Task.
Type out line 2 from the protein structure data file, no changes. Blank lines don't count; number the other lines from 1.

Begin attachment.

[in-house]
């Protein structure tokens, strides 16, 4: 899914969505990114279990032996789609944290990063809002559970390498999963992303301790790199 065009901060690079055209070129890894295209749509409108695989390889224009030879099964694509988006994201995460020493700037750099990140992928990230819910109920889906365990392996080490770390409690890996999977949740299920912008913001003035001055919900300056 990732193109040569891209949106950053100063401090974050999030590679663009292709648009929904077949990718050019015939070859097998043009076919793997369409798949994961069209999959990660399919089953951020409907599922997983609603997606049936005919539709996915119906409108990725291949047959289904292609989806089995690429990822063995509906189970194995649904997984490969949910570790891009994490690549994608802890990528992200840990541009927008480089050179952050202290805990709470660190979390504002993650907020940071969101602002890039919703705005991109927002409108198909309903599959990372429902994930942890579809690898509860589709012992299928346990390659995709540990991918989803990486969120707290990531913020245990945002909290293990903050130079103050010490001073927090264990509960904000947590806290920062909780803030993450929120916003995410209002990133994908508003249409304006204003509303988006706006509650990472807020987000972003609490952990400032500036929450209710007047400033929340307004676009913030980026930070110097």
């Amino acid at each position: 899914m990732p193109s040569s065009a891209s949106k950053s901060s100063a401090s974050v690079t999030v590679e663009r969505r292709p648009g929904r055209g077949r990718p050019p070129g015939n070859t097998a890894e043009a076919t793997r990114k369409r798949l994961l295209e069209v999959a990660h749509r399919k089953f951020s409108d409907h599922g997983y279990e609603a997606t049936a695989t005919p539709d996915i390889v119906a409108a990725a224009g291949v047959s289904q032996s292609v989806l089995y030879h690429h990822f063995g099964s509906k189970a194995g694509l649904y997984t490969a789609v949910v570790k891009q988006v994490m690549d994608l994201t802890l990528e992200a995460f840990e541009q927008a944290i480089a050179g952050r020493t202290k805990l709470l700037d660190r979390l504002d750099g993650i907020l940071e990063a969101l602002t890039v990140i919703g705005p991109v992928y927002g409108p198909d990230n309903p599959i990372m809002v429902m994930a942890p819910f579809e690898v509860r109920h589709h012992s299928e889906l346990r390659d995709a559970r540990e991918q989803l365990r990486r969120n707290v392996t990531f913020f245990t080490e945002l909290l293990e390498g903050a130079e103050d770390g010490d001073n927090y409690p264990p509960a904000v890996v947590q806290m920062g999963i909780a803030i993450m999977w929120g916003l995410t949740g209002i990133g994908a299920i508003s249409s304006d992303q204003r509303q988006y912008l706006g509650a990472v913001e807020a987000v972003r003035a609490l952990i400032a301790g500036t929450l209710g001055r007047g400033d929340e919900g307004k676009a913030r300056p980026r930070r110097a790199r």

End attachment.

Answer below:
């Protein structure tokens, strides 16, 4: 899914969505990114279990032996789609944290990063809002559970390498999963992303301790790199 065009901060690079055209070129890894295209749509409108695989390889224009030879099964694509988006994201995460020493700037750099990140992928990230819910109920889906365990392996080490770390409690890996999977949740299920912008913001003035001055919900300056 990732193109040569891209949106950053100063401090974050999030590679663009292709648009929904077949990718050019015939070859097998043009076919793997369409798949994961069209999959990660399919089953951020409907599922997983609603997606049936005919539709996915119906409108990725291949047959289904292609989806089995690429990822063995509906189970194995649904997984490969949910570790891009994490690549994608802890990528992200840990541009927008480089050179952050202290805990709470660190979390504002993650907020940071969101602002890039919703705005991109927002409108198909309903599959990372429902994930942890579809690898509860589709012992299928346990390659995709540990991918989803990486969120707290990531913020245990945002909290293990903050130079103050010490001073927090264990509960904000947590806290920062909780803030993450929120916003995410209002990133994908508003249409304006204003509303988006706006509650990472807020987000972003609490952990400032500036929450209710007047400033929340307004676009913030980026930070110097």